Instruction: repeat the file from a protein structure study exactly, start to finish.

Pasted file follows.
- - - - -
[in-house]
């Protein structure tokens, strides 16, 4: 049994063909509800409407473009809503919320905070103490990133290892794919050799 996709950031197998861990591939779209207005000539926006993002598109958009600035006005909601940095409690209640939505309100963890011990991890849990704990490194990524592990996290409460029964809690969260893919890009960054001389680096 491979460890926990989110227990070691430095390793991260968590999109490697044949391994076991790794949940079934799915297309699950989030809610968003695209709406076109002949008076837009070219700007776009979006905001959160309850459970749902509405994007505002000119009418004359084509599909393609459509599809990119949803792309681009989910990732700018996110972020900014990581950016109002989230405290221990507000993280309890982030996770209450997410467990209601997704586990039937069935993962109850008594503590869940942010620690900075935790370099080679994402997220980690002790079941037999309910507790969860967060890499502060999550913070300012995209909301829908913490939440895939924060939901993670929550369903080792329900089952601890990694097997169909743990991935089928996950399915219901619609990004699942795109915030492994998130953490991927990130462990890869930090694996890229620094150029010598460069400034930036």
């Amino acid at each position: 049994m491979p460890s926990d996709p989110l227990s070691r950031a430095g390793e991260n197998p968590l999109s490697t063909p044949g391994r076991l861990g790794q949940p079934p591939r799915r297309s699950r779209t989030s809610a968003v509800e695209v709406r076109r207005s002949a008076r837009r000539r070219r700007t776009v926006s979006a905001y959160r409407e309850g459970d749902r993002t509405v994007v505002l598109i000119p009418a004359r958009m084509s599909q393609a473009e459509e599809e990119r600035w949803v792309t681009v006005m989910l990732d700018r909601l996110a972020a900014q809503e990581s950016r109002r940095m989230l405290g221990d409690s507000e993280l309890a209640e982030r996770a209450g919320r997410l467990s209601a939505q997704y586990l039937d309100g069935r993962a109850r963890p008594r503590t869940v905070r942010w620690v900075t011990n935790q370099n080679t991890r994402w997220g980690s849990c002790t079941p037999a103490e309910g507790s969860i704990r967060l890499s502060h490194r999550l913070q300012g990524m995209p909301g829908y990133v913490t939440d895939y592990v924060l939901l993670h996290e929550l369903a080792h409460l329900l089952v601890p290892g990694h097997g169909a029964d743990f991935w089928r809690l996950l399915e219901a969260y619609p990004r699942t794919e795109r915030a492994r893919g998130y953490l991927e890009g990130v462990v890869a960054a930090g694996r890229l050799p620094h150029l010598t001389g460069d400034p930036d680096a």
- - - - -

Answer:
[in-house]
């Protein structure tokens, strides 16, 4: 049994063909509800409407473009809503919320905070103490990133290892794919050799 996709950031197998861990591939779209207005000539926006993002598109958009600035006005909601940095409690209640939505309100963890011990991890849990704990490194990524592990996290409460029964809690969260893919890009960054001389680096 491979460890926990989110227990070691430095390793991260968590999109490697044949391994076991790794949940079934799915297309699950989030809610968003695209709406076109002949008076837009070219700007776009979006905001959160309850459970749902509405994007505002000119009418004359084509599909393609459509599809990119949803792309681009989910990732700018996110972020900014990581950016109002989230405290221990507000993280309890982030996770209450997410467990209601997704586990039937069935993962109850008594503590869940942010620690900075935790370099080679994402997220980690002790079941037999309910507790969860967060890499502060999550913070300012995209909301829908913490939440895939924060939901993670929550369903080792329900089952601890990694097997169909743990991935089928996950399915219901619609990004699942795109915030492994998130953490991927990130462990890869930090694996890229620094150029010598460069400034930036």
């Amino acid at each position: 049994m491979p460890s926990d996709p989110l227990s070691r950031a430095g390793e991260n197998p968590l999109s490697t063909p044949g391994r076991l861990g790794q949940p079934p591939r799915r297309s699950r779209t989030s809610a968003v509800e695209v709406r076109r207005s002949a008076r837009r000539r070219r700007t776009v926006s979006a905001y959160r409407e309850g459970d749902r993002t509405v994007v505002l598109i000119p009418a004359r958009m084509s599909q393609a473009e459509e599809e990119r600035w949803v792309t681009v006005m989910l990732d700018r909601l996110a972020a900014q809503e990581s950016r109002r940095m989230l405290g221990d409690s507000e993280l309890a209640e982030r996770a209450g919320r997410l467990s209601a939505q997704y586990l039937d309100g069935r993962a109850r963890p008594r503590t869940v905070r942010w620690v900075t011990n935790q370099n080679t991890r994402w997220g980690s849990c002790t079941p037999a103490e309910g507790s969860i704990r967060l890499s502060h490194r999550l913070q300012g990524m995209p909301g829908y990133v913490t939440d895939y592990v924060l939901l993670h996290e929550l369903a080792h409460l329900l089952v601890p290892g990694h097997g169909a029964d743990f991935w089928r809690l996950l399915e219901a969260y619609p990004r699942t794919e795109r915030a492994r893919g998130y953490l991927e890009g990130v462990v890869a960054a930090g694996r890229l050799p620094h150029l010598t001389g460069d400034p930036d680096a």